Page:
COLUMBUS, Ohio (WCMH) — For three years, Edith Espinal has been living in a sanctuary at a local church in Columbus, all while facing deportation.
But today, her lawyers say she’ll be able to go home, after negotiating an order of supervision with I.C.E. officials.
“She still has a final order of deportation, so her recent order has not been lifted. What I.C.E. has agreed to do, is allow her to go home and to check in periodically with them,” said attorney Lizbeth Mateo.
Mateo says while the deal grants Espinal the ability to move about freely, she’ll have to meet with I.C.E. on a monthly basis; and at the moment, they’re not sure how long this arrangement will be in place.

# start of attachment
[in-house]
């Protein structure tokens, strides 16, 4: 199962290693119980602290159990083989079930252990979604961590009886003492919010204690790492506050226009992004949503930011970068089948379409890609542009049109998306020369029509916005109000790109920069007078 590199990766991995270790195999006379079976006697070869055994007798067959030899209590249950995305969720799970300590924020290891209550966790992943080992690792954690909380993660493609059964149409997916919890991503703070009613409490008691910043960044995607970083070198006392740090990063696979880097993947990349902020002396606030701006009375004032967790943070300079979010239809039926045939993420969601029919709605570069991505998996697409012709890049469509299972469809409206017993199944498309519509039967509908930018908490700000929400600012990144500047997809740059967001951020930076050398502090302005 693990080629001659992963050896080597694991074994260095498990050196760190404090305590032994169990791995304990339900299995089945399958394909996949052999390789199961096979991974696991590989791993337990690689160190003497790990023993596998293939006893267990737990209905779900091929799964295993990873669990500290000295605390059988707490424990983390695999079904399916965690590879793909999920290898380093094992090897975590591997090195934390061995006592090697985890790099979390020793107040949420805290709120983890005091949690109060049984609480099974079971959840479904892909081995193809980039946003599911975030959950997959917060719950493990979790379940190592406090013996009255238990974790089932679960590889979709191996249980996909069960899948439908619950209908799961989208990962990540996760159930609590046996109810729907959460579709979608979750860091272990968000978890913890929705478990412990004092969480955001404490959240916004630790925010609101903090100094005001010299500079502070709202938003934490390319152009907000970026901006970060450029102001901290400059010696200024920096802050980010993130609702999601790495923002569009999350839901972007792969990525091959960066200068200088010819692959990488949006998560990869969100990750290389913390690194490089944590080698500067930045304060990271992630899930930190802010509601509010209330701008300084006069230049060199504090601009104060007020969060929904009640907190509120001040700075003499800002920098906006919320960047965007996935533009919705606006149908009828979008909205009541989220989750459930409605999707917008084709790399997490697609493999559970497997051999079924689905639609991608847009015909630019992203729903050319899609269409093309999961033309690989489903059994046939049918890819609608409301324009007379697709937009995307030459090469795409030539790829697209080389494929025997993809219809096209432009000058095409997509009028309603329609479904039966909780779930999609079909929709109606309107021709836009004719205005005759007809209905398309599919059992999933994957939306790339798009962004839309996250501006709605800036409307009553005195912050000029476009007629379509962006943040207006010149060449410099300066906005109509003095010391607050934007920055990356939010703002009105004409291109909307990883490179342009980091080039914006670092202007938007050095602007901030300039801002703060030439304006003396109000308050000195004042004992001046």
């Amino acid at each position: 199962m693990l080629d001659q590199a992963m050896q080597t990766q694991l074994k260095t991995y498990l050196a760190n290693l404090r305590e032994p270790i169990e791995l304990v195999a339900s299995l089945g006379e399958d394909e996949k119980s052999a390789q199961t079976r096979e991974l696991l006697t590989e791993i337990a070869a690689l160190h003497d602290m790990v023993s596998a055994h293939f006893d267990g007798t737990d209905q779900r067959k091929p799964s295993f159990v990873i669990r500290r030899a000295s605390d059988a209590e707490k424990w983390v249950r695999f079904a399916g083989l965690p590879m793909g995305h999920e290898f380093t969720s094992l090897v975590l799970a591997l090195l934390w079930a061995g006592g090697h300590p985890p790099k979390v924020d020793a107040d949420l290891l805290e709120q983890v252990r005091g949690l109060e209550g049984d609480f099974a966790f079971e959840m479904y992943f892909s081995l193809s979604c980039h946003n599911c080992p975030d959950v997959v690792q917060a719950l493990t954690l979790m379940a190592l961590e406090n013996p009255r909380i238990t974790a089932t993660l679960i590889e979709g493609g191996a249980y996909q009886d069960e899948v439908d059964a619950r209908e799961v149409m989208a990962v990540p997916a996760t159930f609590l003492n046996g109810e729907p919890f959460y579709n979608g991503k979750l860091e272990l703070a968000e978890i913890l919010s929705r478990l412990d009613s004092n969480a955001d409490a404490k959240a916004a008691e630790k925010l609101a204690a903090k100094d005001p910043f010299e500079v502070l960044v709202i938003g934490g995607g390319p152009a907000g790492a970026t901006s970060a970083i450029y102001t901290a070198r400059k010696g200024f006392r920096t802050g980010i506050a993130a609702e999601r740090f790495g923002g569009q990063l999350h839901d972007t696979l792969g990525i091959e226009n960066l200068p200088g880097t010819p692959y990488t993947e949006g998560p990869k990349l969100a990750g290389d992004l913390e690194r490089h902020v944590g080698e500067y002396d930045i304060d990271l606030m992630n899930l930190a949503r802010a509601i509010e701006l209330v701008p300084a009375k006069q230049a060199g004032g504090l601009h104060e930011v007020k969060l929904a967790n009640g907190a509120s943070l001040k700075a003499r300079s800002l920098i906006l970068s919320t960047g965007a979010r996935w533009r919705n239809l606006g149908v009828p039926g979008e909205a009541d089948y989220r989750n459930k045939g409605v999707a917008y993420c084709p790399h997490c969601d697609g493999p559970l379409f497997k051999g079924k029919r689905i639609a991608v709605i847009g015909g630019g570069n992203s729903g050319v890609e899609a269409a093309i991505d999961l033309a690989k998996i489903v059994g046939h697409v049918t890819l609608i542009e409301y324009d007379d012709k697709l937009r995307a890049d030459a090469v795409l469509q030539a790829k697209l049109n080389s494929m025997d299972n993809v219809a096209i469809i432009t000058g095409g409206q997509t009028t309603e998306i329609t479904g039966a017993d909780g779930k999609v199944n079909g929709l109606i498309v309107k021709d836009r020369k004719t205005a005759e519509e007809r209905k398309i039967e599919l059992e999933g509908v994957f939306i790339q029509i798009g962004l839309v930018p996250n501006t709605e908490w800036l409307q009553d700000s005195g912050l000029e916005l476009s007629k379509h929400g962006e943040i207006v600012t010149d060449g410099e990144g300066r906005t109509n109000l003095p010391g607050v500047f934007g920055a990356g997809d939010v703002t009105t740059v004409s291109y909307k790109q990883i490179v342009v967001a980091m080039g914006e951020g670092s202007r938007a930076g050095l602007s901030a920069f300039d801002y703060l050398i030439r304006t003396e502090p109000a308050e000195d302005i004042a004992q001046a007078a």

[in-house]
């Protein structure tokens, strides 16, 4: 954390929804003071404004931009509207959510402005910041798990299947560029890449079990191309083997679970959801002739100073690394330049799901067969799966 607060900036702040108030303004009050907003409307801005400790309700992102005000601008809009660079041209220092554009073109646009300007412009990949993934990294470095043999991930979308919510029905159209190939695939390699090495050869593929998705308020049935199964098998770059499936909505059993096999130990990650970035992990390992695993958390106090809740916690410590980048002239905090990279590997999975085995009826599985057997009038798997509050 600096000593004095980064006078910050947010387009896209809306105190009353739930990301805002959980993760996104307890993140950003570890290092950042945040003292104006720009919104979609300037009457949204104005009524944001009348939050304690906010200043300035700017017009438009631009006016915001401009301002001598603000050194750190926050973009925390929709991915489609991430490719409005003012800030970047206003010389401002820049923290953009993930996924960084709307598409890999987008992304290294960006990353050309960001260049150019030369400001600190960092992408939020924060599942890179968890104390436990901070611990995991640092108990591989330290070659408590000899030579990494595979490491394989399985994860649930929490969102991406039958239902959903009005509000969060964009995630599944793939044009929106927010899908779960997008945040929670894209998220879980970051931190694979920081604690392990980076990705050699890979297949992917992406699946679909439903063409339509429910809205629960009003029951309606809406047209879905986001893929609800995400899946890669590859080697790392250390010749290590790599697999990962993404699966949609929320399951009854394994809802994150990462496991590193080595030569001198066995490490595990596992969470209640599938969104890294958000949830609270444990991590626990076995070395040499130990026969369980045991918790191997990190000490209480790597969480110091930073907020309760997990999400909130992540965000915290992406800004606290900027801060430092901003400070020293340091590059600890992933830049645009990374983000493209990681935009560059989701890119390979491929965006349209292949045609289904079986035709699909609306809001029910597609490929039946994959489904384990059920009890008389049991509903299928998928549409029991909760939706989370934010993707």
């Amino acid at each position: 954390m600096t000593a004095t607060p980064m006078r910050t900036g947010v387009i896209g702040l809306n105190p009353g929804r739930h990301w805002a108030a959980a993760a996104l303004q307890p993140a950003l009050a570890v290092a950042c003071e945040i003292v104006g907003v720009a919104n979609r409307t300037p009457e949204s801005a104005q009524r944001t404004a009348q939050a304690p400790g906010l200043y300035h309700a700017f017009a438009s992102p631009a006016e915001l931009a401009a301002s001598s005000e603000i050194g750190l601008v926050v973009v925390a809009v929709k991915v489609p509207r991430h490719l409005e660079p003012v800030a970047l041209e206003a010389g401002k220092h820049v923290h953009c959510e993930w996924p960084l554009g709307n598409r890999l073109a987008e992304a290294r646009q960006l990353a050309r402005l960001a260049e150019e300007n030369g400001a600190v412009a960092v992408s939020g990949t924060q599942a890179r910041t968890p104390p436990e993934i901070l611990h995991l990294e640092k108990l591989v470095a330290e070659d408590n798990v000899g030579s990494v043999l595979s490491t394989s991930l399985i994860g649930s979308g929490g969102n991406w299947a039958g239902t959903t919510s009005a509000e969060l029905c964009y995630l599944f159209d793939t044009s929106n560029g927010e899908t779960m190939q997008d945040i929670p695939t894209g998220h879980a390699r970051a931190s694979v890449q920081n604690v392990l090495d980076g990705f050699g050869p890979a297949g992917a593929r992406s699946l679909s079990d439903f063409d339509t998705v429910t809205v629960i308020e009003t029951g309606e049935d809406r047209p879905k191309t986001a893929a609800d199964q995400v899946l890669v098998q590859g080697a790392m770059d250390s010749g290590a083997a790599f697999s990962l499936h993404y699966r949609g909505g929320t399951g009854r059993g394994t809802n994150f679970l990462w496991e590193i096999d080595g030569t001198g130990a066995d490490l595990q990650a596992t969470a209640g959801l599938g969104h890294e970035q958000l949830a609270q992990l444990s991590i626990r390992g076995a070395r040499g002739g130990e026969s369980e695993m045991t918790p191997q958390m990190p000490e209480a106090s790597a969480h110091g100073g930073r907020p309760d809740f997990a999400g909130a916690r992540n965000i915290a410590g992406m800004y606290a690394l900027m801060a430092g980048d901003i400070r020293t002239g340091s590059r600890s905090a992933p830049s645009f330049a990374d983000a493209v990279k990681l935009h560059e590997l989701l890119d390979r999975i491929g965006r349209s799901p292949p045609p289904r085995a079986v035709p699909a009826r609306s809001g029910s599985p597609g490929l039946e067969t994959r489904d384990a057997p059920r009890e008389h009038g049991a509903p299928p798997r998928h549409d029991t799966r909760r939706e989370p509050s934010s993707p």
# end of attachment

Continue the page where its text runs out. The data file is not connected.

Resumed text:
But for Espinal, this moment means everything to her.
“I know that things happen and I’m happy now to get my life back, thank you so much, thank you to all the community who’ve supported my family. But this is not over, we need to still fight,” said Espinal.
Espinal has been living in Columbus since 1995, and in that time has continually sought asylum.
Her attorneys now hope that under the new Biden administration, she’ll be able to obtain the right to stay.